A go presentation and tournament will be part of the Las Vegas Mind Sports Festival at the Venetian/Palazzo this coming weekend, according to AGA President Andy Okun. The three-day event will also feature chess, mahjongg, Magic: The Gathering and Scrabble. This Friday, July 5, Okun will give a short presentation/lesson about go, followed by a 9×9 and/or blitz tournament, depending on attendance. On Saturday, July 6, at 11 a.m., a three-round AGA-rated tournament will be held in conjunction with the Las Vegas Go Club. Players interested in participating should send an e-mail to firstname.lastname@example.org.
American Go E-Journal » Go News
Monday July 1, 2013
The Power Report: Iyama One Win Away From Defending Honinbo Title; Iyama Wins 25th TV Asia Cup, Secures Japan Its First International Title In Eight Years; 38th Kisei Leagues Update; Japan Eliminated From Asian Indoor And Martial Arts Games
Monday July 1, 2013
by John Power, Japan Correspondent for the American Go E-Journal
Iyama One Win Away From Defending Honinbo Title: The fifth game of the 68th Honinbo title match was held at the Hotel Hankyu Expo Park in Suita City on June 24 and 25. This was another irregular Monday/Tuesday game because of the hectic schedules of both players (Wednesday/Thursday is usual for two-day games). Suita City is in Osaka Prefecture, the home ground of Iyama, so the overwhelming majority of the fans who attended the party on the eve of the game were rooting for him. Takao was unfazed, however. In his speech, he commented that he now understood the feelings of his favourite baseball team, the Chiba Lotte Marines (from the prefecture to the east of Tokyo), when they were playing the Osaka-based Hanshin Tigers on their home ground. His humor may not have converted the fans but it won him generous applause. In reply, Iyama apologized for his inability to think of anything witty to say despite being an Osakan (natives of Osaka are known for their wit and dominate the ranks of comedians in Japan) and said he would make his statement on the go board. As it turned out, Iyama was as good as his word. After a fierce struggle featuring a series of kos, he took advantage of a hallucination by Takao in a capturing race involving yet another ko and took the lead in the ensuing trade (not the first in the game). Takao fought on valiantly, but had to resign after 242 moves. Having taken a 3-2 lead, Iyama has two chances to pick up the win that will complete his first successful Honinbo defense. He had made a good start to the week, but there was even better to come.
Iyama Wins 25th TV Asia Cup, Secures Japan Its First International Title In Eight Years: Japan’s last victory in an individual world title came in the 17th TV Asia tournament when Cho U won the final on June 17, 2005. That was a good year for Japan, as Cho had also won the 9th LG Cup on April 20, and the Japanese team won the Nong Shim Cup team tournament, which started in the autumn of 2005 and concluded on February 24, 2006. Since then, however, Japanese fans have suffered so many disappointments that they have scaled back their expectations on the international scene. However, that may be changing with the founding of the national team, known as Go Go Japan. Everyone admits that Japan lacks the depth of China and Korea, especially among the younger generation of players, but things have started to look up with the success of Takao and Iyama in the opening rounds of the current LG Cup. Iyama has followed up his success there with an outstanding performance in the 25th TV Asia tournament, which this year was hosted by Japan and staged at the Hotel New Otani in Tokyo on the last three days of June. Japan’s representatives this year were Yuki Satoshi and Iyama, who took first and second places respectively in this year’s NHK Cup. Both of them won their first-round games, but Yuki was eliminated in the semifinal by Pak Cheong-hwan (or Jong-hwan), a 20-year-old Korean who has established himself as the world’s number one over the last two or three years. He was outplayed by Iyama in the final, however, and had to resign after 198 moves. This gives Iyama his first international title (not counting an invitational tournament he won in China May 2001; the games are given in Go World 126). However, Japanese fans will be expecting a lot more from him.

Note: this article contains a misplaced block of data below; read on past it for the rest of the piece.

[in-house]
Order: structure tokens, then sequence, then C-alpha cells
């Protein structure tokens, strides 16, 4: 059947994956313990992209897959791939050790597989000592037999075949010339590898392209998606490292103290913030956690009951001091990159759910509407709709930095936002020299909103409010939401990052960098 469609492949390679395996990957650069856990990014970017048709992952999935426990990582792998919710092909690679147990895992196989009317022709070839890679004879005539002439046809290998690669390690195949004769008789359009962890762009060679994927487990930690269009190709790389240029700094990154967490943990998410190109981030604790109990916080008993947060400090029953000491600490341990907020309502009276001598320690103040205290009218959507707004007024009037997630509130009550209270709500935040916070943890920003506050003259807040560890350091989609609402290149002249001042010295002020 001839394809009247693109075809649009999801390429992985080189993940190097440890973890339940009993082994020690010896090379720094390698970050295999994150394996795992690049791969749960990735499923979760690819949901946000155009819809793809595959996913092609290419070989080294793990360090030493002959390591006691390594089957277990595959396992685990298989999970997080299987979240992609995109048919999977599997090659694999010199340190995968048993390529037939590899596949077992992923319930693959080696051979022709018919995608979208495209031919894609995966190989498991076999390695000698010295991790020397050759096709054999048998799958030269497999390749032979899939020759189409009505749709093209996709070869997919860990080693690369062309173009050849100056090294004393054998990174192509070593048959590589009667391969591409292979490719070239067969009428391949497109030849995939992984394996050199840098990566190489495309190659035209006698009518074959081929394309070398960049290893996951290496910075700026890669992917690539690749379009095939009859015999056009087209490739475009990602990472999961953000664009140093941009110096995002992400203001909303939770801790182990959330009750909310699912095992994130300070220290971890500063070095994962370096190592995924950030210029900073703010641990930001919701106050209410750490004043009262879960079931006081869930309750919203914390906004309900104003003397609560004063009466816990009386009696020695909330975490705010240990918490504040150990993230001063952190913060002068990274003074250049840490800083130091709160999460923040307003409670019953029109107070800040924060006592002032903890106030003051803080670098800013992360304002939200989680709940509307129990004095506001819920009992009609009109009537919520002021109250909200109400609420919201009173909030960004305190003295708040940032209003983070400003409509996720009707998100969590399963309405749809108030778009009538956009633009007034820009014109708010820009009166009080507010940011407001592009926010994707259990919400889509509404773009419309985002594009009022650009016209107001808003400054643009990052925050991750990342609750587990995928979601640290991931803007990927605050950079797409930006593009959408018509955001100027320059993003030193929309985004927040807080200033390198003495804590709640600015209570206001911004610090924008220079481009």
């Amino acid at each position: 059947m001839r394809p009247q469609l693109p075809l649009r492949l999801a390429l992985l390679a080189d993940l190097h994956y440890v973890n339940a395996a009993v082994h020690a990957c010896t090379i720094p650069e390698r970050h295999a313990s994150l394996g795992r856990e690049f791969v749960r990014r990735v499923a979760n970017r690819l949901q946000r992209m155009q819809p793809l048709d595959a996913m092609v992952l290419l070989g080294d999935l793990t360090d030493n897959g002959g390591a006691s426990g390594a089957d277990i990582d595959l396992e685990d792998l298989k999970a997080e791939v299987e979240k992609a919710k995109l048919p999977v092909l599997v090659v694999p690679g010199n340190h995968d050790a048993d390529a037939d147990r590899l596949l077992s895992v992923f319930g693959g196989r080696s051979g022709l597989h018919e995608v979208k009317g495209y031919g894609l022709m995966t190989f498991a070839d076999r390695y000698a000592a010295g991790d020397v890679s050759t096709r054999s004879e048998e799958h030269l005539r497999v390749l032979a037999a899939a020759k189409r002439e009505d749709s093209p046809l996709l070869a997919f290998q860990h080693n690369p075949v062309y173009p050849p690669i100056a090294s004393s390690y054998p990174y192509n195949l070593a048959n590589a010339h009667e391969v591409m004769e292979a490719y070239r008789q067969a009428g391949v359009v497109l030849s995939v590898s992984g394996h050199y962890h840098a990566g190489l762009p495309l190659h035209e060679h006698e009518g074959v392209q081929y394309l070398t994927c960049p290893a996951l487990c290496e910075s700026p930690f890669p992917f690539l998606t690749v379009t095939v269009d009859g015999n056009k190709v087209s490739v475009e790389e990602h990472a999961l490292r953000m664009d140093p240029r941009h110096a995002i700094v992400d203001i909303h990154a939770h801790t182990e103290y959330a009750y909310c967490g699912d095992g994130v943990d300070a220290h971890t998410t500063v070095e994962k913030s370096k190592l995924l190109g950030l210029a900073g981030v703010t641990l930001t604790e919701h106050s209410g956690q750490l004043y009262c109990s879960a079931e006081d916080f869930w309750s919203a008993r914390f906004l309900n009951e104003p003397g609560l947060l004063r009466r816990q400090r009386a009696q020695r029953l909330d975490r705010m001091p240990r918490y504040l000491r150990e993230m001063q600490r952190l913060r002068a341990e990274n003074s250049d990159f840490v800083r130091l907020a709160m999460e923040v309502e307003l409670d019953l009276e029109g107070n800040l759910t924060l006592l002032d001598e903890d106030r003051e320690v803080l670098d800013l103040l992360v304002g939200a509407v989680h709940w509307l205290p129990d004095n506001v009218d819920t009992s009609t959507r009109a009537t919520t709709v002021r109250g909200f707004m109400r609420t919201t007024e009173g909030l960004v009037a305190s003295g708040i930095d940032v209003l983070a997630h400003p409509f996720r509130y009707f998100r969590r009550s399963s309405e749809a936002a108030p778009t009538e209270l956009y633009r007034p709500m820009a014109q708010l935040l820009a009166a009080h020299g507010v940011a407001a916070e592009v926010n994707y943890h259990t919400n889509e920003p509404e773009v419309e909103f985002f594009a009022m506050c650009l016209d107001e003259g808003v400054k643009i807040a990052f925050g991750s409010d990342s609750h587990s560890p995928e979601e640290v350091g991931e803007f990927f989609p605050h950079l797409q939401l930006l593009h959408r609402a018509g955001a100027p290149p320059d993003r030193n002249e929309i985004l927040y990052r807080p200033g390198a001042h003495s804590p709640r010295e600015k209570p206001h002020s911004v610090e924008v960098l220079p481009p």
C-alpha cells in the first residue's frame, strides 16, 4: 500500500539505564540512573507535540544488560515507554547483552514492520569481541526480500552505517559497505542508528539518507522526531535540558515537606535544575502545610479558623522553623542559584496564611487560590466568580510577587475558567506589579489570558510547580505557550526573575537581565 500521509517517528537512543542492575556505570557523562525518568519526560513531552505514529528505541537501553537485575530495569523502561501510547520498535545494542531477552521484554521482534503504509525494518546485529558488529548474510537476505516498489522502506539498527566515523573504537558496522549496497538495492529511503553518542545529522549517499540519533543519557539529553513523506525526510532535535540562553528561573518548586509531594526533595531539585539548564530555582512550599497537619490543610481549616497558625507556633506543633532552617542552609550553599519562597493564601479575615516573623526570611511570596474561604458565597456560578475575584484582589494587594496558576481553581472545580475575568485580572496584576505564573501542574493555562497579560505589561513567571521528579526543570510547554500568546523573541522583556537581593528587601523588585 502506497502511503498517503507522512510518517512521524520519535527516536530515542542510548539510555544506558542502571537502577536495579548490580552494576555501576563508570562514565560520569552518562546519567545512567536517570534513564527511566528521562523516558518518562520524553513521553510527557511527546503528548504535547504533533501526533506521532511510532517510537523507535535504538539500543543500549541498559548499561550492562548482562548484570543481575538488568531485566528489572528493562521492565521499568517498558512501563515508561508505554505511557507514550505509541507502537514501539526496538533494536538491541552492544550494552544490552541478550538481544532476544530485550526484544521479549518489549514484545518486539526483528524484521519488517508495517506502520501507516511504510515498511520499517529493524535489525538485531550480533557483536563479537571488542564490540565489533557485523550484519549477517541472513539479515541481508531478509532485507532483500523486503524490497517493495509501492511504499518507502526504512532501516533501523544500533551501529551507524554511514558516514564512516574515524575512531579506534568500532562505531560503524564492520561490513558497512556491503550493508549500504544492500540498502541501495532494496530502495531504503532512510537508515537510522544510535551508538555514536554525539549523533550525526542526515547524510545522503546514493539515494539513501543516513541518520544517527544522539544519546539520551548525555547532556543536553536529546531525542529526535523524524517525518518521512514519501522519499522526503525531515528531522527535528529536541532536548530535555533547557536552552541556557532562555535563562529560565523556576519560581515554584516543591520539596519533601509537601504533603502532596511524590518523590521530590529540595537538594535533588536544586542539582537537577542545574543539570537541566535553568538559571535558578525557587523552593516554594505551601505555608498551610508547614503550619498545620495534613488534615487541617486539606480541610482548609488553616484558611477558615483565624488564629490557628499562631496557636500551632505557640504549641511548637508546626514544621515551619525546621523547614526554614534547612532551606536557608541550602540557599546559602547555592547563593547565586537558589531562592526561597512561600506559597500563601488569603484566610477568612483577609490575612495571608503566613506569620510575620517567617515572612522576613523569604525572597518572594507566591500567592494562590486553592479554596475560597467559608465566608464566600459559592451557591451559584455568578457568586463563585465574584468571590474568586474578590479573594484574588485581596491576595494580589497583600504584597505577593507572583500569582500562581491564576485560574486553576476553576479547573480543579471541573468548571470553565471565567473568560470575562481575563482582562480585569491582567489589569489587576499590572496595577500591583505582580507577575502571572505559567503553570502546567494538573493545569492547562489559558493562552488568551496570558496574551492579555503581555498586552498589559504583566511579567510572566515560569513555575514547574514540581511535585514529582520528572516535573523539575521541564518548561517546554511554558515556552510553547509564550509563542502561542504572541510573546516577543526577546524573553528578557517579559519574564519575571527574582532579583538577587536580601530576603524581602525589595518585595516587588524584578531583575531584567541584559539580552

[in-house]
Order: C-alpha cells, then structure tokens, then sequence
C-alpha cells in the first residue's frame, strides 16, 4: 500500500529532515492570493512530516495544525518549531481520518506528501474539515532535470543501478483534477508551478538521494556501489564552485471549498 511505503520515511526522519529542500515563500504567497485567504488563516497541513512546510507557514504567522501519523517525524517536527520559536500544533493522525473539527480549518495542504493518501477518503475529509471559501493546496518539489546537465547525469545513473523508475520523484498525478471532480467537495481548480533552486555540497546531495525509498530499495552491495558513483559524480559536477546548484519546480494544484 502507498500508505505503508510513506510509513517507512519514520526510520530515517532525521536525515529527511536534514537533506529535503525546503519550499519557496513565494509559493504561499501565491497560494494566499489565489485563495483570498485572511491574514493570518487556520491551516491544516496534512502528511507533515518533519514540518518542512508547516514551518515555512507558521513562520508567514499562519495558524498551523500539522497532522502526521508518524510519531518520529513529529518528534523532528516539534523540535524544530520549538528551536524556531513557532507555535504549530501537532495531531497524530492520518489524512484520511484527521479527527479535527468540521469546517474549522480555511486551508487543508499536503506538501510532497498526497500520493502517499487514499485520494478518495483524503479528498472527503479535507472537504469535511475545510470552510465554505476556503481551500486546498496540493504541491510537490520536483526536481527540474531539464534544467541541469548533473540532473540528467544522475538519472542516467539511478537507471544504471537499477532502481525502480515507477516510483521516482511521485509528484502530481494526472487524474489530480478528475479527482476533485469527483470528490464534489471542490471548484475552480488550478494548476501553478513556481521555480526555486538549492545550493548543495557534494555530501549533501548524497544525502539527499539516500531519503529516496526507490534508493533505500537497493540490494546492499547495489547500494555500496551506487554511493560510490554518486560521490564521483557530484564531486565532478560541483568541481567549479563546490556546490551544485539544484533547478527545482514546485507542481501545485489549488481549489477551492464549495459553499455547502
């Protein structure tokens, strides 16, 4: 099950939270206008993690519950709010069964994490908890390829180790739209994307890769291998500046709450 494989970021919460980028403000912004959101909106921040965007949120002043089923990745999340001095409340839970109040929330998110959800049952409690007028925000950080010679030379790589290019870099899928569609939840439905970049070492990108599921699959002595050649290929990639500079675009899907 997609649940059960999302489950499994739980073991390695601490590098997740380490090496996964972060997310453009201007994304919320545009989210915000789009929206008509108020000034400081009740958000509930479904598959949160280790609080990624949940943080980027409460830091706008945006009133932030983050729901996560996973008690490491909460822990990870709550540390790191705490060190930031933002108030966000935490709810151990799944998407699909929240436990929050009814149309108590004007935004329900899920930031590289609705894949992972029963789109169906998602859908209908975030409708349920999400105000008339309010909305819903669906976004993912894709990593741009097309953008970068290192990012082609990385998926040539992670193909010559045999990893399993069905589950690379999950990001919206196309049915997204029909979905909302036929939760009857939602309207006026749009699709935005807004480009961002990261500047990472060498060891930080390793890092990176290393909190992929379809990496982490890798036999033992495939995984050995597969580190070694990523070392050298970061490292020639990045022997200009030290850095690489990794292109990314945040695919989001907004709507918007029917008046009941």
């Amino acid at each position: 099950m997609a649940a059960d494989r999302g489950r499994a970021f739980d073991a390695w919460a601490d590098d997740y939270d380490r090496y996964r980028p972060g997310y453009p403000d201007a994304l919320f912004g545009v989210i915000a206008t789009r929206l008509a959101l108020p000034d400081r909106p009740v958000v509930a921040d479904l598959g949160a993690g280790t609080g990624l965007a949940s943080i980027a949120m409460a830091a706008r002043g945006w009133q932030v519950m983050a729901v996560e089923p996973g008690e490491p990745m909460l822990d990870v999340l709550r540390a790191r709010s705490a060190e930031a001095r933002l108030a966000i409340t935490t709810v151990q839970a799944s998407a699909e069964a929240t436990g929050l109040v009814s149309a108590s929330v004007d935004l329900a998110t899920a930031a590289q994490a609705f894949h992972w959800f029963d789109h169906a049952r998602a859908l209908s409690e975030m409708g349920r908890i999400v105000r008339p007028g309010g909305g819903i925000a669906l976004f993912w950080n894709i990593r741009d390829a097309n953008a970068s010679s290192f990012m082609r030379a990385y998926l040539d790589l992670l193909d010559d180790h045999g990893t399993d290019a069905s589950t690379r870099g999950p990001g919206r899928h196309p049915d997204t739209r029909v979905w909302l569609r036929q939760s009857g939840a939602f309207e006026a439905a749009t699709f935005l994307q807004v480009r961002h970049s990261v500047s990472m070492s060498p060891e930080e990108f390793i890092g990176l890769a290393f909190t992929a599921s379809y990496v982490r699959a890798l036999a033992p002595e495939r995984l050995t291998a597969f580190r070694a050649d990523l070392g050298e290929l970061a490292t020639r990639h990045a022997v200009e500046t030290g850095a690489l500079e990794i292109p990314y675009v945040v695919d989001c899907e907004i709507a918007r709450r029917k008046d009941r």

- photo courtesy Go Game Guru, which also has a report on the tournament.
Round 1 (June 28). Yuki Satoshi 9P (Japan) (W) defeated Jiang Weijie 9P (China) by 2.5 points; Iyama Yuta 9P (Japan) (W) d. Yi Ch’ang-ho 9P (Korea) by resig.; Wang Xi 9P (China) (W) d. Yi Se-tol 9P (Korea) by resig.
Semifinals (June 29). Pak Cheong-hwan 9P (Korea) (W) d. Yuki by 5.5 points; Iyama (W) d. Wang by resig.
Final (June 30). Iyama (W) d. Pak by resig.
Incidentally, White won all games in this tournament, which is a little unusual. Note that Yi Se-tol took part as a substitute for Pak Hong-seok 9-dan of Korea. As the previous winner, he had a seeded place, but was unable to take part, as he is doing his military service.
38th Kisei Leagues Update: On June 27, three games were played in the Kisei leagues. In the A League, Yoda Norimoto 9P (W) defeated Yamashiro Hiroshi 9P by resignation. Yoda is now 1-1 and Yamashiro 0-2. In the B League, Murakawa Daisuke 7P (W) beat Hane Naoki 9P by resignation and Kono Rin 9P (W) beat Mizokami Tomochika 8P also by resignation. That made Murakawa, now on 2-0, the sole leader of the league, but it was for only one day. On June 28, there was a somewhat surprising result when Cho Chikun, 25th Honinbo, (W) defeated Takao Shinji 9P by half a point. This may sound a little disrespectful towards Cho, who is one of the all-time greats, but he is already 57, so one would have expected Takao to beat him. Takao doesn’t seem to have maintained the outstanding from he displayed in the LG Cup. (This game was played on a Friday, which is unusual, to give Takao more time to recover from the Honinbo game at the beginning of the week.) As a result, Cho joined Murakawa at the top of the B League.